Capturing a Lost Moment of Hope in Africa

Haitian-born filmmaker Raoul Peck, 48, sits in a back booth at a restaurant in Los Angeles, hands clasped on the table before him. He is balding, circumspect, and his oval, copper-brown face is etched at the chin with a slight Vandyke beard. Dressed in a featureless black suit with his shirt collar open at the neck, Peck exudes the refinement and poise of a foreign minister, which he once was.

Peck is in town for the release of "Lumumba," his new feature film, which opens in Los Angeles on Friday. "Lumumba" tells the story of Patrice Emery Lumumba, the first democratically elected head of government of the post-colonial Congo in 1960. Despite high hopes, Lumumba served only two months before he was forced from office, tortured and later assassinated. In the annals of African political lore, Lumumba occupies an iconic status.

The unlikely details of his biography read like a political Bible story, complete with the inauspicious beginnings of its charismatic hero and his public martyrdom in full view of his people. "One of the things that struck me about Lumumba was the dignity he had," Peck says. "As he was being led to his execution, people were slapping him, abusing him, and the two other prisoners were scared to death. They know they are going to die, but Lumumba is already somewhere else. He is above death. And he reminds me of the sentence Christ delivered about his killers, 'Father, forgive them, for they know not what they do.'

"Lumumba inspired the same feelings in Africa that African Americans had in America with the new Kennedy era," Peck adds. "In the U.S. you had the civil rights movement going on, and in Africa in 1960 and '61, you had 25 African countries winning their independence. The whole world had hopes, and you had great leaders like Nasser in Egypt, Sekou Toure in Guinea and Nkrumah in Ghana speaking to Lumumba like big brothers. So he represented a moment of exhilaration. You felt as though you had a future and could aim towards something.

"When he was killed, many people became interested in politics for the first time, and there were demonstrations all over the world. This film attempts to capture that turning point in history, where everything was still possible for Africa."

It's hard to think of a filmmaker whose life and work better prepared him to tell the story of Lumumba than Peck. His secondary and college education took place in the Congo, France, the U.S. and Germany; but his artistic and cultural sensibilities were rooted in Haiti and the Congo. His family, educated, honored and bourgeois, was at the forefront of both nations' struggles for political coherence and independence.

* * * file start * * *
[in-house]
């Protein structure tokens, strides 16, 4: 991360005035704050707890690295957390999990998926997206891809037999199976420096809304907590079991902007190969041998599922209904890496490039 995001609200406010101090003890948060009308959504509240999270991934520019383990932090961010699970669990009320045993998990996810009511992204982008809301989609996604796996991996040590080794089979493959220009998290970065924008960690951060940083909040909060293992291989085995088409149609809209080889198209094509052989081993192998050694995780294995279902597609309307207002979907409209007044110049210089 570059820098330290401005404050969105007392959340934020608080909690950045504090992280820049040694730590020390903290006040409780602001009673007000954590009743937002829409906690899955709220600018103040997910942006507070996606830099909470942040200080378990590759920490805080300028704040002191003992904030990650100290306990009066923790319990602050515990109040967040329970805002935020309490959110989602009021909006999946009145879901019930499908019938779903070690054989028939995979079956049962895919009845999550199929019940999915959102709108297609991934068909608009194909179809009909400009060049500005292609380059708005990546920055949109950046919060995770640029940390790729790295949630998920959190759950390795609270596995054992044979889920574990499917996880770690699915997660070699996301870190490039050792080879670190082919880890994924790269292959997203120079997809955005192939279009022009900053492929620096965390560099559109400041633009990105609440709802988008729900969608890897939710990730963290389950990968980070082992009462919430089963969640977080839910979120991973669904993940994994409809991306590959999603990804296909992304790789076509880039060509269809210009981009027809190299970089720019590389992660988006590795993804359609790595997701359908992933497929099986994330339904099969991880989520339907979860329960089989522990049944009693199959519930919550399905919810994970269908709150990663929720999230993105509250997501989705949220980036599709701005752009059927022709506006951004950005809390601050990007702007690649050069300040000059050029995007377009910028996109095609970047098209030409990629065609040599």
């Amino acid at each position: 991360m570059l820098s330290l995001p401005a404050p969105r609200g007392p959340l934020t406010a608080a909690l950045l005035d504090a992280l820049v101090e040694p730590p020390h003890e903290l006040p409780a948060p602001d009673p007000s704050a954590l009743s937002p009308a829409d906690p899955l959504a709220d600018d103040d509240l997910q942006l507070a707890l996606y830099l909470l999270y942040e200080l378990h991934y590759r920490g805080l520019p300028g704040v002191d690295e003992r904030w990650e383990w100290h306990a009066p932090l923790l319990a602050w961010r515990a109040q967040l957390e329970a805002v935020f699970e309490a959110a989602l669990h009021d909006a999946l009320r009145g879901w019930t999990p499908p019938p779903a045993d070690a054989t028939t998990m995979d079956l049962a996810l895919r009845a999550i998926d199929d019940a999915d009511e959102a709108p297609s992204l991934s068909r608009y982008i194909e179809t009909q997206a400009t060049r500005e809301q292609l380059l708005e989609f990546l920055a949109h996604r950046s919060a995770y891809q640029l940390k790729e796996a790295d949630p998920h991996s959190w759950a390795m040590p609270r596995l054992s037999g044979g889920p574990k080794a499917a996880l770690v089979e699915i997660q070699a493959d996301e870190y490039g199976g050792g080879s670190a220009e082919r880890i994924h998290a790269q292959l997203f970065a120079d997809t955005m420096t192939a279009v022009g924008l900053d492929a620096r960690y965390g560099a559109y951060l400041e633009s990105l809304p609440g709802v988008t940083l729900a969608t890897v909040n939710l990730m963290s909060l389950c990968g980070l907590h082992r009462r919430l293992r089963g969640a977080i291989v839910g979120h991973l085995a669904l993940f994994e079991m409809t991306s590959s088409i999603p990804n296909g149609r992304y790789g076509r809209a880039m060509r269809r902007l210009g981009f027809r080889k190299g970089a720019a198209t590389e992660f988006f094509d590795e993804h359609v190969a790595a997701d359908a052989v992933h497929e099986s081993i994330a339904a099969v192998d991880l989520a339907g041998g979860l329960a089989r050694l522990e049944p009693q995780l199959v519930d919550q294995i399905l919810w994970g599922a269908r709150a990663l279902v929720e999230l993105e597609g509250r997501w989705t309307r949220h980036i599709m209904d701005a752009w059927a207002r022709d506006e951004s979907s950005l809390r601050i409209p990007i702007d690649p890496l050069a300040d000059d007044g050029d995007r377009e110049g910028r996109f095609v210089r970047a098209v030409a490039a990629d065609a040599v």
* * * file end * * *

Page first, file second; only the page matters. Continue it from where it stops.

Fluent in four languages (English, French, German and Spanish), Peck was trained as a filmmaker at the Film and Television Academy in Berlin. Adept at documentaries and features, he's been making gripping, politically themed films that have garnered critical notice since his first in 1988. This year, Human Rights Watch in New York gave Peck its lifetime achievement award.

"The kinds of films I make are not very often in the limelight," Peck acknowledges. "To be recognized by a very respectable organization worldwide is, of course, very important for me and my work because it helps my credibility and it enables me to do more."

It was his father who encouraged his boyhood aspirations to become a photographer. "My father equipped me with an 8-millimeter camera, so for me photography was a hobby that you have; but it wasn't a profession."

To foster his practical education, Peck moved to Germany and studied economics and industrial engineering. "I spent seven years studying that, plus economy and electronics," he says.

Peck began publishing photos and stories in German pop magazines on Berlin's vibrant jazz and movie scene. "I was supposed to be an engineer, but I was already involved with friends that were making movies. My girlfriend at the time was Safi Faye, the first African woman filmmaker. Safi had a contract with the UN to make a film and we all went to New York."

Peck had been offered a job in Manhattan, which fell through, and he wound up driving a taxi.

"That's when I decided I wanted to [make movies] professionally," Peck recalls. "After eight or 10 months driving a cab in New York, I went back to Berlin and enrolled in the Berlin Film and Television Academy." His student film "Haitian Corner" debuted in the Berlin Film Festival in 1988. "Haitian Corner" is about a political refugee who flees Haiti for exile in Brooklyn.

That film attracted the notice of Swiss producer Franck Hoffer. "He asked me if I'd like to do a script they had about Africa." The story presented to Peck was of a white doctor who goes to Africa to do something for the poor and gets himself into "a very strange personal story where he loses his mind," Peck says, then adds, "It was also a love story with a black woman [who] brings out, you know, the savage in him

It was only after he began reflecting on his past, and archiving the films and photos he had amassed depicting the political complexity of the Congo, did the true subject of his film emerge. "I did not think of Lumumba right away--I thought of the Congo, of my own mother and of my days growing up in the Congo. I began to write a draft of a letter to my producer to explain my connections to Africa, and I began to write about my mother and father and why we were in the Congo. When I finished the draft of this letter I knew, 'This is the film I must make.' "

To raise money for his feature, Peck decided to do a small documentary using the Congo material. He scripted a narrative for the footage he had compiled and shot additional footage based on the outline in his letter. Over time, his story grew from a personal narrative about growing up in the Congo into an intimate encounter with the flawed and complex hero at the heart of the national story.